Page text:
Some time back, John and I took a test drive of Reed Technology's then unweildy-sounding software for archiving social media and Internet pages, guided by Rod Wittenberg and Matt Byrd. Then came the holidays and the press of work and I never really had the chance to play with the tool, which now has a very nice - and memorable name - Web Preserver.
At $35 a month per user for 10GB of storage (hey guys, that's a great price - put it on the website!), this is quite a deal whether your interest is archiving social media pages, archiving your website, gathering evidence for a case or research. As I spend a lot of time on research for presentations and writing books/articles, I love being able to create folders for every new topic that comes up and storing my research electronically.
Confession: I've been spoiled by years of paralegals doing research and printing everything out. Not green, but it did allow me to read (not on computer screens, which i see too many of) but on paper while traveling or at home in my family room. However, searching paper is highly problematic and I've been determined to go green and become more efficient for some time.
I love that I can have scads of folders on whatever topics may come up - going paperless, apps for Androids, data breaches, machine-assisted review, etc. I can search my folders easily and refine the date range to zero in on something I know I've harvested in the last week.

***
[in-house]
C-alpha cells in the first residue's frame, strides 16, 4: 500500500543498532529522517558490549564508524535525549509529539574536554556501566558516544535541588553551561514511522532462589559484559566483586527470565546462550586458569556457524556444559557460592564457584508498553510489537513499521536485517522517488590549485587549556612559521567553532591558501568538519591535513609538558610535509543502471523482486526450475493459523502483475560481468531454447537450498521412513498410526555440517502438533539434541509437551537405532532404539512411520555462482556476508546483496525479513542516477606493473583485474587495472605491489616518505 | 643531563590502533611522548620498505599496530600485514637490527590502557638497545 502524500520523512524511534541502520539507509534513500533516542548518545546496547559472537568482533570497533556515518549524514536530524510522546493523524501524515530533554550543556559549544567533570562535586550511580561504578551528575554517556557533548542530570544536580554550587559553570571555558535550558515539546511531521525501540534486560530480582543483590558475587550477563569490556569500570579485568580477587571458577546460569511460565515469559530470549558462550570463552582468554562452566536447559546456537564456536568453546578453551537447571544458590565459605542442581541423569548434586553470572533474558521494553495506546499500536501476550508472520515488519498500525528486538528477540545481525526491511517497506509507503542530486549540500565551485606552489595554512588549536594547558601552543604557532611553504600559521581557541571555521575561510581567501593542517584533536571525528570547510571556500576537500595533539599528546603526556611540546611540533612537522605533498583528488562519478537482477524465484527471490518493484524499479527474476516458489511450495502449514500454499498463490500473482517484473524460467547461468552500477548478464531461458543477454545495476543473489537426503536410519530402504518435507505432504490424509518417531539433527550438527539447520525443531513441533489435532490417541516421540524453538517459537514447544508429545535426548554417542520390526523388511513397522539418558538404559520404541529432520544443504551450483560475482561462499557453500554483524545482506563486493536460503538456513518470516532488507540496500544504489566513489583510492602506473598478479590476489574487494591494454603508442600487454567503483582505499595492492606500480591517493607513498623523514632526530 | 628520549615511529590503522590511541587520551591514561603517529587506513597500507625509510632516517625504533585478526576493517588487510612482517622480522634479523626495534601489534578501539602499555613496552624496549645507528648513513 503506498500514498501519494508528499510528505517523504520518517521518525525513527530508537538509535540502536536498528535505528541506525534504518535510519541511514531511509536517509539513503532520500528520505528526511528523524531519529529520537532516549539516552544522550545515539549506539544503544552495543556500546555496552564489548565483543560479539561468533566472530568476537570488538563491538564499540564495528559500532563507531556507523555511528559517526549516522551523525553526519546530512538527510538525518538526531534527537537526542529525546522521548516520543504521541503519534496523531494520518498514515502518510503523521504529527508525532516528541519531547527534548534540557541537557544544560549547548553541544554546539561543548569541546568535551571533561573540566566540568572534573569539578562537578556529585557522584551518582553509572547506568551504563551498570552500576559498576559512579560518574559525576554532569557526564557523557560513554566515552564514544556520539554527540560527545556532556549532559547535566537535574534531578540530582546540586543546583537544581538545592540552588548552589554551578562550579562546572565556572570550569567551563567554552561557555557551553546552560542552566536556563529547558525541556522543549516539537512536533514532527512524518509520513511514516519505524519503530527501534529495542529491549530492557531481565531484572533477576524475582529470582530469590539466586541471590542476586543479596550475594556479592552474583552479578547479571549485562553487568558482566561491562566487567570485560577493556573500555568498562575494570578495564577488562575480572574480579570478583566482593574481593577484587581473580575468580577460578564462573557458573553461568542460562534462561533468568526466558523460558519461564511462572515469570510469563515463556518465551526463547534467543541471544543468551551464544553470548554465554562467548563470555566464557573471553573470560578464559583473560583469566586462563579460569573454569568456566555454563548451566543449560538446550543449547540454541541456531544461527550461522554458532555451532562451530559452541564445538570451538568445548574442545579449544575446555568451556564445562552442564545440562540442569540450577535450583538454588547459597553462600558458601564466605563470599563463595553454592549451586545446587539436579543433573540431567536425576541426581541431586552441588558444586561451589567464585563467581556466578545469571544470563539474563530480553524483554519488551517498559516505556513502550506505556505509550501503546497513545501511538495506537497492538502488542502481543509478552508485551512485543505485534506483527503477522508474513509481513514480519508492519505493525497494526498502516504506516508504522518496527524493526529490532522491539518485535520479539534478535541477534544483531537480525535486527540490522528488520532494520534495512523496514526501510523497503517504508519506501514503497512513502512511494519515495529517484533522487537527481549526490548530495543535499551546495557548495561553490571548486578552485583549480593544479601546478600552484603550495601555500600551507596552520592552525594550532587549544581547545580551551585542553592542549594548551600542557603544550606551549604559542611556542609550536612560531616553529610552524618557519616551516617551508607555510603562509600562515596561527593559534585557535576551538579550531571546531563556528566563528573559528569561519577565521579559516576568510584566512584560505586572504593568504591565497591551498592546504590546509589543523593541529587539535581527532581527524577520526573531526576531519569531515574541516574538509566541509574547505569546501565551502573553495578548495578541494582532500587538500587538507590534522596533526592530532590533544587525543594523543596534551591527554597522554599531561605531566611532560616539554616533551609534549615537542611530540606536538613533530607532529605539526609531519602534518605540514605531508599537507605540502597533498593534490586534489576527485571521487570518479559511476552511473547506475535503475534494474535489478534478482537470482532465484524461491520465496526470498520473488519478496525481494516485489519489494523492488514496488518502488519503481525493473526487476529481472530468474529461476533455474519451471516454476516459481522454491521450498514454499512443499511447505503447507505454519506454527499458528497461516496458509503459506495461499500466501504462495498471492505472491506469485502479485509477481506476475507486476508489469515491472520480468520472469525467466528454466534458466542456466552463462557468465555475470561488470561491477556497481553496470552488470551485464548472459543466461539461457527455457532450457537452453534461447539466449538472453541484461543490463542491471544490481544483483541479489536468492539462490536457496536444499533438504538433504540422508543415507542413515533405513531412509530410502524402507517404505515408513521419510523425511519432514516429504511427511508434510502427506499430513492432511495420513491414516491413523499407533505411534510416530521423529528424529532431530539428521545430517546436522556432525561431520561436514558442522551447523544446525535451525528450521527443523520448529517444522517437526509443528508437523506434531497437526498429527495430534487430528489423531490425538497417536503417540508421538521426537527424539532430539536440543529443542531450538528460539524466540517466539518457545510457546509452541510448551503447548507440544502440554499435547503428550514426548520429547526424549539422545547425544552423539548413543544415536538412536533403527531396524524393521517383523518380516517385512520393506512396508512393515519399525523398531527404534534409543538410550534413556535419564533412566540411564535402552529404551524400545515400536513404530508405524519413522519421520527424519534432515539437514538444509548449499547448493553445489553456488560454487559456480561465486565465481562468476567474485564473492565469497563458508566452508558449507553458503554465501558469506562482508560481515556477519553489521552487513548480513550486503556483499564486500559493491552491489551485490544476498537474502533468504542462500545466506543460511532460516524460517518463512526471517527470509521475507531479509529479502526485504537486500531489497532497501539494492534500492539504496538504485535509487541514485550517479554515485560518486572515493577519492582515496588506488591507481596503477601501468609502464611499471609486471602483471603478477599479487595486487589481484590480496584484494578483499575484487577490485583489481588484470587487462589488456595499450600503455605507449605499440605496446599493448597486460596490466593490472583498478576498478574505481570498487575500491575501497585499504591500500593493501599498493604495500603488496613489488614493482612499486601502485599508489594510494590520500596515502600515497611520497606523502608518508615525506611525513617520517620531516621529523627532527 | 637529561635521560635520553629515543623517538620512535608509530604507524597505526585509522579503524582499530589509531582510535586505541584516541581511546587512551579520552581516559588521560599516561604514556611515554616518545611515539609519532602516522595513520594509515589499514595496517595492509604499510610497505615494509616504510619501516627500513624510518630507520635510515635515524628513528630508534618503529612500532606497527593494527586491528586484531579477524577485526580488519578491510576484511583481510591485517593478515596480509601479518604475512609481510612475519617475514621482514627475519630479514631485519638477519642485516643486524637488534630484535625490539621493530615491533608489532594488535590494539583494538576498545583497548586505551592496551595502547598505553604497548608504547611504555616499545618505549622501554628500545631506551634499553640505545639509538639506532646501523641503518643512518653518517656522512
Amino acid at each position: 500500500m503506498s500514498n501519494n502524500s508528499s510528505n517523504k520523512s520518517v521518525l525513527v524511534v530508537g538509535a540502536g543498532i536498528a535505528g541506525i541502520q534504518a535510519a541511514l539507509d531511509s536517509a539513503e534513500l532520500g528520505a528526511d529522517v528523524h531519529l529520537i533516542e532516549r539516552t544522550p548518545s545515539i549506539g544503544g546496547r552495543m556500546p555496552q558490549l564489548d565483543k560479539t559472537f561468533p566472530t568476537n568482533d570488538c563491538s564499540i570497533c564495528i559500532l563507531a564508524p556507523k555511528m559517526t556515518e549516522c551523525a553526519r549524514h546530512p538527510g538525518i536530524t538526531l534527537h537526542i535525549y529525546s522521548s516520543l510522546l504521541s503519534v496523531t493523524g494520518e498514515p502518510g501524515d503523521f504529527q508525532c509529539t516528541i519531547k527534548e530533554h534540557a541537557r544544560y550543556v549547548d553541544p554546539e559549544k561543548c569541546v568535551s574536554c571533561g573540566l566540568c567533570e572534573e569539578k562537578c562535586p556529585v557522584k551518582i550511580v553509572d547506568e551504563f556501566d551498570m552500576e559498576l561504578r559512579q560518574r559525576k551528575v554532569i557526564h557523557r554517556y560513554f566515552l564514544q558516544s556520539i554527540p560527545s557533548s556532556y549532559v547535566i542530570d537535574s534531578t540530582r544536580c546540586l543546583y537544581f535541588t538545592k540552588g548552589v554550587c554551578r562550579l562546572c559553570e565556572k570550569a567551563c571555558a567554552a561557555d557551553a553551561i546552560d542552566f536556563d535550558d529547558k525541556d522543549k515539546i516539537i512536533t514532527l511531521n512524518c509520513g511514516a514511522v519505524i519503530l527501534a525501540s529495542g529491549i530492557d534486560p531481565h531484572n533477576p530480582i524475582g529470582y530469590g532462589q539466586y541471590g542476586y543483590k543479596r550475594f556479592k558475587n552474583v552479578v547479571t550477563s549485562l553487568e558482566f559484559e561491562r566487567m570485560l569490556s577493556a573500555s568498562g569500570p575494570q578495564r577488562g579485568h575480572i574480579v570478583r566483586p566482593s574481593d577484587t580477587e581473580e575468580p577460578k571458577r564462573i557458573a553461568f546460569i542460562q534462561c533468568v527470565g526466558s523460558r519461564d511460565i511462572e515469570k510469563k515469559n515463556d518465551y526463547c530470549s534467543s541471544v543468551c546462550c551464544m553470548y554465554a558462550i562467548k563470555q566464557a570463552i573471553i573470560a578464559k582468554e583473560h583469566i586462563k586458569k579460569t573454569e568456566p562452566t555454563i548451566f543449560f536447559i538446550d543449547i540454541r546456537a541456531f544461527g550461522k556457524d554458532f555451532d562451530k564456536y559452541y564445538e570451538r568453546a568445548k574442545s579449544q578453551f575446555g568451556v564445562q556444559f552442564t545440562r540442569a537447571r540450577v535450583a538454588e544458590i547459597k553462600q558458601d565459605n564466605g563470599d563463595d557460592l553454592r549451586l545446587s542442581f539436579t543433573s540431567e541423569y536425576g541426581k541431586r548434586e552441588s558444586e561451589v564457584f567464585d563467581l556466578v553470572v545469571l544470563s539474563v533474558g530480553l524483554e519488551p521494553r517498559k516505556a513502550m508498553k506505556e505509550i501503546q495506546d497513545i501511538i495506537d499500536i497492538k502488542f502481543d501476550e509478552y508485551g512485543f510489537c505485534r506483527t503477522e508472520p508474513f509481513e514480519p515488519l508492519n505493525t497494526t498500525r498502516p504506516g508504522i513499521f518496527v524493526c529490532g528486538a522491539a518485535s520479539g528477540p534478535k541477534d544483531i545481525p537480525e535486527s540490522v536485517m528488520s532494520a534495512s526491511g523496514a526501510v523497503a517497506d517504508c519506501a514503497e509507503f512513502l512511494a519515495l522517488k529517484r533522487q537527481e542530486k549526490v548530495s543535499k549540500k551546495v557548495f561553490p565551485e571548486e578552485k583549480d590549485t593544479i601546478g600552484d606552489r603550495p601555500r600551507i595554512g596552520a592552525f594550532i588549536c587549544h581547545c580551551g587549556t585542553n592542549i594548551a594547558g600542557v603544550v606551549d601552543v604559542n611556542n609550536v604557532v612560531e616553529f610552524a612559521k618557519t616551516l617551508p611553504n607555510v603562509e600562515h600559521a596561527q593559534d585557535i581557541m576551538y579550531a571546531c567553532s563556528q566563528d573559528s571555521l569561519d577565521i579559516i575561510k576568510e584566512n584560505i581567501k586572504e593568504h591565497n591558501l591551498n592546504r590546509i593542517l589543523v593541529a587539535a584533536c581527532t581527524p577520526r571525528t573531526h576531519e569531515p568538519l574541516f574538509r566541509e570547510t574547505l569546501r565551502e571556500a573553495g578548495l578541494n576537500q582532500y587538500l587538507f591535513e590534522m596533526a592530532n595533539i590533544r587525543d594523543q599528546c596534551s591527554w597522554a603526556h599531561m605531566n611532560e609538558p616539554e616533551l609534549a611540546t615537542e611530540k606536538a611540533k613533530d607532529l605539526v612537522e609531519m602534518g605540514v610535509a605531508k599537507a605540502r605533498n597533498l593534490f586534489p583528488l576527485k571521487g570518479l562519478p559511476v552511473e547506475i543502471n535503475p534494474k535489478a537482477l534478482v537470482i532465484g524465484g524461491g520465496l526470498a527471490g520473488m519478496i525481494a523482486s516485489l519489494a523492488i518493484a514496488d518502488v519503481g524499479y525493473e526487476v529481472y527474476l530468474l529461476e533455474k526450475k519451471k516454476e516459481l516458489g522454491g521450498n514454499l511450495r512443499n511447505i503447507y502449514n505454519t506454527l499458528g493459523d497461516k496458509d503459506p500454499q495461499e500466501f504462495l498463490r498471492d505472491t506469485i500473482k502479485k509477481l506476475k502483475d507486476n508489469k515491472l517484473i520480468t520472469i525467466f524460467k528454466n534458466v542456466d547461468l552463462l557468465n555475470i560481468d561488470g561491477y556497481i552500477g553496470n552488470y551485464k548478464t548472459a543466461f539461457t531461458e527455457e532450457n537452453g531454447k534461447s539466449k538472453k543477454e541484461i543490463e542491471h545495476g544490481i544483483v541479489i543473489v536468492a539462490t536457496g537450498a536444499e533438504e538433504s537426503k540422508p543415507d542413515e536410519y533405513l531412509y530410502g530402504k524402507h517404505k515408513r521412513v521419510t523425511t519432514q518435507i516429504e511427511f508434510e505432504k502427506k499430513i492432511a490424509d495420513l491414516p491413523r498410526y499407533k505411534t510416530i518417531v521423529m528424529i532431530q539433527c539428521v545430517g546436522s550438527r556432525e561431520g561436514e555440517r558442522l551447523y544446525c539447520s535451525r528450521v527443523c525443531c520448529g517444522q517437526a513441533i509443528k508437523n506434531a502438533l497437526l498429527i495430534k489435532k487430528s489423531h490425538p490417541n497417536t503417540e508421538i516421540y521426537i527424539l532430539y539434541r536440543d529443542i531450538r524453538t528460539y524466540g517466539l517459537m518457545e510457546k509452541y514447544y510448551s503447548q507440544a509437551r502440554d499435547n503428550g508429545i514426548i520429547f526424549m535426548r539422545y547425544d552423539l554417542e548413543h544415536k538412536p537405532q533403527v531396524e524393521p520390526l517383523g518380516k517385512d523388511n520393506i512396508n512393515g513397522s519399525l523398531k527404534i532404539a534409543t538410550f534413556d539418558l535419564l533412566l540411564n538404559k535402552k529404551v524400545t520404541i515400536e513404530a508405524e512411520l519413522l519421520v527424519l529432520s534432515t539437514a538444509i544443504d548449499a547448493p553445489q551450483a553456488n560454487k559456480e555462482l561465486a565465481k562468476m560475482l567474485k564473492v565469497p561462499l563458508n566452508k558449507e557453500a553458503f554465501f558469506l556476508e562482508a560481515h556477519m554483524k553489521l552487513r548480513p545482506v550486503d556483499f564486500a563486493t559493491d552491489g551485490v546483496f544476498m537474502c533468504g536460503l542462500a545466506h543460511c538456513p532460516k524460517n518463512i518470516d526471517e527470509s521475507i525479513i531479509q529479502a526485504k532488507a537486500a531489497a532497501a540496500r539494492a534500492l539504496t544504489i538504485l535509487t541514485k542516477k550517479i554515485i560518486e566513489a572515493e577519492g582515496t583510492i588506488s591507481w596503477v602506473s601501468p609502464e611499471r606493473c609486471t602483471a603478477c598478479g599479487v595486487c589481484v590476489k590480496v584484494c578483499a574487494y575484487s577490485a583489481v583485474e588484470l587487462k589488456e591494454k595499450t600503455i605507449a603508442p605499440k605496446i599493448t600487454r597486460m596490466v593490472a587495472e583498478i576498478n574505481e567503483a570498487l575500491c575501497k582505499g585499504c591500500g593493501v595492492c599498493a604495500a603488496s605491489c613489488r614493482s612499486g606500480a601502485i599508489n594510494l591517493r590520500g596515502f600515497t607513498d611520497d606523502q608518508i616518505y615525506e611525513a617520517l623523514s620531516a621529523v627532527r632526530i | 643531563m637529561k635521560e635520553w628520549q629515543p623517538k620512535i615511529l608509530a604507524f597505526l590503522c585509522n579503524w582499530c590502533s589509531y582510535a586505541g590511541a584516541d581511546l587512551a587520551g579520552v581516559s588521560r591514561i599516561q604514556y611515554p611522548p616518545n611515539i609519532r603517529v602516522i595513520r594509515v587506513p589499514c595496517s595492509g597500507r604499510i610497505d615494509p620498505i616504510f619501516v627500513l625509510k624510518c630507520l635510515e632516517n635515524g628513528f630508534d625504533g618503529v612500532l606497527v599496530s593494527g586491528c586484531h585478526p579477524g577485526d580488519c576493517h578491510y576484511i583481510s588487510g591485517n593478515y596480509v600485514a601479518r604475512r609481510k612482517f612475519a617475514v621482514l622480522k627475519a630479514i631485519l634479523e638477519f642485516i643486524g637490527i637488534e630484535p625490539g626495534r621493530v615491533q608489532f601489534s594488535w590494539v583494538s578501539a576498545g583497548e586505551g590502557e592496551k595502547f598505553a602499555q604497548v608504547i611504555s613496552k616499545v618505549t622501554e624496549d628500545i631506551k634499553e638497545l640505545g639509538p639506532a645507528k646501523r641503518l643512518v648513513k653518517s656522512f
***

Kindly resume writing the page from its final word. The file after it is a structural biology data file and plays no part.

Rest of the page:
So thank you Rod and Matt - great product - and if you are at LegalTech or ABATECHSHOW, you can stop by Reed Technology's booth and check this Web Preserver out. Or, of course, you can contact them via the website.
In our animated conversation as Rod and Matt kindly visited Sensei and we walked through the software, I offered many suggestions, most of them minor, to improve the user's experience and was pleased that they were quick to take notes and to say they would incorporate those suggestions.
I had only one serious concern, which may not significantly impact lawyers (or anyone else) who wants to archive or research. But if you really are collecting information for a case, lawyers are going to want encryption in transit and in storage and to create and hold the decryptiion key. Currrently, that it is not possible, but they are working on it. But other than that, I'm a big fan!
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